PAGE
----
Ashgabat Process: Financing for Better Connectivity
The Government of Turkmenistan, and the Office of the High Representative for Least Developed Countries, Landlocked Developing Countries and Small Island Developing States (UN-OHRLLS), are organizing a Ministerial Transport Conference of Landlocked Developing Countries.
The Conference is organized under the theme, Financing for Better Connectivity. It will be held on 15-16 August 2022 in Turkmenbashi, Turkmenistan.
The Conference will be part of the preparatory process of the Third United Nations Conference on the Landlocked Developing Countries – held in 2024 – and its outcome will contribute towards the thematic area of transport.
The forum will be attended by ministers of transport from LLDCs. Transit and donor countries, representatives of UN system entities, other international, regional and sub-regional organizations and financial institutions, private sector representatives, nongovernmental organizations, the academia and other stakeholders are also invited to participate at senior official level.
The key objectives of the Ministerial Conference include the following:
- Review the progress made by the LLDCs on sustainable transport and the related SDGs, and identify the impact of the COVID-19 pandemic and other challenges;
- Review the critical role of transport for post-COVID-19 recovery and climate change mitigation and adaptation;
- Share knowledge, experiences and innovative approaches and solutions for post-COVID-19 infrastructure financing, delivery, and resilience – including the mobilization of financing for transport infrastructure development and maintenance;
- Identify recommendations and opportunities for: enhancing transport infrastructure development and maintenance in LLDCs; scaling up international support on transport; and strengthening cooperation on transport connectivity for the benefit of LLDCs.
- Policy recommendations and priorities on how to develop and further ameliorate transport connectivity in order to improve trade potential of the LLDCs in the context of COVID-19 recovery; and how to further mobilize resources to promote transport connectivity of the LLDCs.
- Enhanced commitment and momentum to expand partnerships to advance COVID-19 recovery and to accelerate the implementation of the 2030 Agenda.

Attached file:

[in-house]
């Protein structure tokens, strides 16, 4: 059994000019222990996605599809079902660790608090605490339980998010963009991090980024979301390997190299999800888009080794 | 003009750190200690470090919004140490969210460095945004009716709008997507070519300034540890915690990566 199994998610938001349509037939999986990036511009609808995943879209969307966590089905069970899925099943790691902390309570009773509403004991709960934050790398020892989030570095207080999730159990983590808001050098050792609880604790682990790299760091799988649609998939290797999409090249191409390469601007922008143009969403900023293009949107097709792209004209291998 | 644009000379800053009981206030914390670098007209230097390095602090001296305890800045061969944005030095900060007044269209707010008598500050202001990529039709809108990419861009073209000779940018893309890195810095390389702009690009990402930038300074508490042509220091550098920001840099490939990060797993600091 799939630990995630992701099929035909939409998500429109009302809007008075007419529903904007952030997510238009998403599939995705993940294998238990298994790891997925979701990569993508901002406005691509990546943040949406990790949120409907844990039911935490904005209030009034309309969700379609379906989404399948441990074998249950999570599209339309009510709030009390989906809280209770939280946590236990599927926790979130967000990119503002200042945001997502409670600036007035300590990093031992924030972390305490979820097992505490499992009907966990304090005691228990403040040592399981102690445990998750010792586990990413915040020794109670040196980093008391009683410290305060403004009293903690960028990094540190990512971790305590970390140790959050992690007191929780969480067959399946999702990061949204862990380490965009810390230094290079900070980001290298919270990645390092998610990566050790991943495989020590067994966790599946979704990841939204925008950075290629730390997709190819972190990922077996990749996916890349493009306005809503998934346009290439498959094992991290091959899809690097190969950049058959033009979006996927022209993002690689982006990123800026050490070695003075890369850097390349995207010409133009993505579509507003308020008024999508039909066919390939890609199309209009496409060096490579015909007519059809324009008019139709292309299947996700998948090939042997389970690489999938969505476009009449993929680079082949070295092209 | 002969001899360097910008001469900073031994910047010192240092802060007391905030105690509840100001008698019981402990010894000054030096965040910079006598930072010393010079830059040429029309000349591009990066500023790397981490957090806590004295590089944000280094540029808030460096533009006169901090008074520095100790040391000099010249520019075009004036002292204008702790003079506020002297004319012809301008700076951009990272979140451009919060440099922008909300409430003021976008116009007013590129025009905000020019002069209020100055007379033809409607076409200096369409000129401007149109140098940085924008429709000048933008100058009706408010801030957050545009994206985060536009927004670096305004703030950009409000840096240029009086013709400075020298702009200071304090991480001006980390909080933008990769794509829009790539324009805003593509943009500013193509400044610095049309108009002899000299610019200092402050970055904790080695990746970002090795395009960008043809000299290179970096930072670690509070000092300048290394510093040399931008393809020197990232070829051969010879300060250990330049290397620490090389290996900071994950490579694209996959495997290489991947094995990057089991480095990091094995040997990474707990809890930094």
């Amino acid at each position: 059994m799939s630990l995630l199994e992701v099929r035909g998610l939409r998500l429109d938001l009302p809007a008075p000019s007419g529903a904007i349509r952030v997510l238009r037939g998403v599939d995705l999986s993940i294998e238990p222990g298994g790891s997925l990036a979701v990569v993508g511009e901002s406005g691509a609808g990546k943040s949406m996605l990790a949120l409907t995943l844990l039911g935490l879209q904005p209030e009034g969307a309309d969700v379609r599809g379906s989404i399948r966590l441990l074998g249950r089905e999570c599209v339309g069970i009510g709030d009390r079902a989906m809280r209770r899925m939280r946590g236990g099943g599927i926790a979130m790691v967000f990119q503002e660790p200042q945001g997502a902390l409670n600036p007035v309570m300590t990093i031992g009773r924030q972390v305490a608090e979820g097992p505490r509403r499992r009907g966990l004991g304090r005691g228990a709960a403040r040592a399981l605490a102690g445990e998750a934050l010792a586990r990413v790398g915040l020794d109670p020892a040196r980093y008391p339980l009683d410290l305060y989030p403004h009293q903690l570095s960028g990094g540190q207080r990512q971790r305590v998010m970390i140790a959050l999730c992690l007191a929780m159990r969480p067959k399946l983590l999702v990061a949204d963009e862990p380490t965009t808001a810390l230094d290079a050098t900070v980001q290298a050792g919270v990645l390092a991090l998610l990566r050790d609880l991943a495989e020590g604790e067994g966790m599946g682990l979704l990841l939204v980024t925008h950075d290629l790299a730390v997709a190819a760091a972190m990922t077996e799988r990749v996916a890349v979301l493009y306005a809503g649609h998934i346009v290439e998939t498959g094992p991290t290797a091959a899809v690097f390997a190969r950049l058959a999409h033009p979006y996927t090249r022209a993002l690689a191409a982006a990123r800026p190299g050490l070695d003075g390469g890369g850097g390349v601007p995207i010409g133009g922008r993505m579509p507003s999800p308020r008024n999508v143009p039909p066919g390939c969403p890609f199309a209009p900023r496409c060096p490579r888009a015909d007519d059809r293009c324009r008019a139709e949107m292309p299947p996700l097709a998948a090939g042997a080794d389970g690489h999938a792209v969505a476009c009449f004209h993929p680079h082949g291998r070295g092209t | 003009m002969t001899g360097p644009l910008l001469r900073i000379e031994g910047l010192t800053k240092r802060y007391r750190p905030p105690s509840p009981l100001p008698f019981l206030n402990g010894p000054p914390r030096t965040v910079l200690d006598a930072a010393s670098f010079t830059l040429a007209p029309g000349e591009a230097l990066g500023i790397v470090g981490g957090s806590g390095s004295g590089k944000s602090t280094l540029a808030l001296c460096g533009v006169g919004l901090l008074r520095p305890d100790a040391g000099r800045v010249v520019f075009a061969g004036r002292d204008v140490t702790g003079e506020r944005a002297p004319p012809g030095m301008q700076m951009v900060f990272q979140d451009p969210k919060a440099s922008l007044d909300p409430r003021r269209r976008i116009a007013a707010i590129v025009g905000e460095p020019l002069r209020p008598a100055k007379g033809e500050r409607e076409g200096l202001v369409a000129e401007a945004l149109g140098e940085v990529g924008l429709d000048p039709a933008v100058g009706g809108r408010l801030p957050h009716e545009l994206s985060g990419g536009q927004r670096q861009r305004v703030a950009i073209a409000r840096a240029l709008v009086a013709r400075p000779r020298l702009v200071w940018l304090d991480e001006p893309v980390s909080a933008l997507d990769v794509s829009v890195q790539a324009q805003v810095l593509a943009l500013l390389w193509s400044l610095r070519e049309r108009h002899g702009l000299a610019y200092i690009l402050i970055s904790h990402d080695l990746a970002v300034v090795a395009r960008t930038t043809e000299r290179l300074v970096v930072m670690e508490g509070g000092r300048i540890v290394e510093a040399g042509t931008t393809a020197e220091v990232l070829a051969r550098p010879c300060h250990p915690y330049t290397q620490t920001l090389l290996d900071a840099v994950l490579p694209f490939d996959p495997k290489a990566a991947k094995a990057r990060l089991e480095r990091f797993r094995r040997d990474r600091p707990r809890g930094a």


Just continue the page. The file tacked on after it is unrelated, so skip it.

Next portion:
- Through the Conference’s outcome document, contribute perspectives of the LLDCs to the preparations of the Third United Nations Conference on LLDCs to be held in 2024.
What is the significance of Transport Connectivity to Landlocked Developing Countries?
The 32 landlocked developing countries (LLDCs) with a population of 533 million share common problems due to their geographical location, which affect their economic engagement with the rest of the world. Long distances from the nearest seaports, poorly developed transport and transit systems and cumbersome transit procedures cause the LLDCs to incur higher transport and transit costs when compared to coastal countries.
They are also not able to fully tap on the benefits of global trade such as investment finance, technology and services that are needed for structural transformation of economies.
The COVID-19-related restrictive measures to cross-border and transit freight transportation along with additional inspections exacerbated the challenges that LLDCs face related to their geography. This caused supply chains disruptions, negatively affected LLDCs’ trade and the timely delivery of, and access to essential goods. The COVID-19 pandemic also affected transport infrastructure development in many countries as resources were diverted to more urgent health and welfare needs arising from the pandemic.
Climate change poses major threats to transport infrastructure and services in LLDCs, due to the increased risk of disasters and long-term impacts of temperature increase, changing precipitation patterns, permafrost melting, or desertification.
In order to reach global average railway and paved road density, estimates indicate that more than 46,000 kms of railways and nearly 200,000 kms of paved roads would need to be constructed.
This is why sustainable transport is a lifeline to the modern economy and underpins poverty reduction, economic development and – ultimately – sustainable development.
Due to their geographical constraints, Landlocked Developing Countries require robust transportation infrastructure and efficient transit mechanisms. These are necessary to the countries’ effective participation in global trade.
The Vienna Programme of Action – adopted by the international community in 2014 – stresses the need to:
- Ensure efficient access to and from the sea for the LLDCs,
- Reduce LLDCs’ high transport costs,
- Develop adequate transit transport infrastructure networks,
- Simplify and harmonize rules and regulations,
- Enhance transparency and exchange of data,
- And promote the LLDCs participation in global trade.
The Government of Turkmenistan has made important progress to promote national and regional connectivity, particularly in the area of transit transport infrastructure development (road, rail and air infrastructure), and in facilitating faster transit including advances in sustainable energy, investment promotion and diversification. In this regard, its extensive experiences, particularly on how to advance the implementation of the outcome the Second Global Conference on Sustainable Transport, could be of benefit other LLDCs and transit countries./// UN-OHRLLS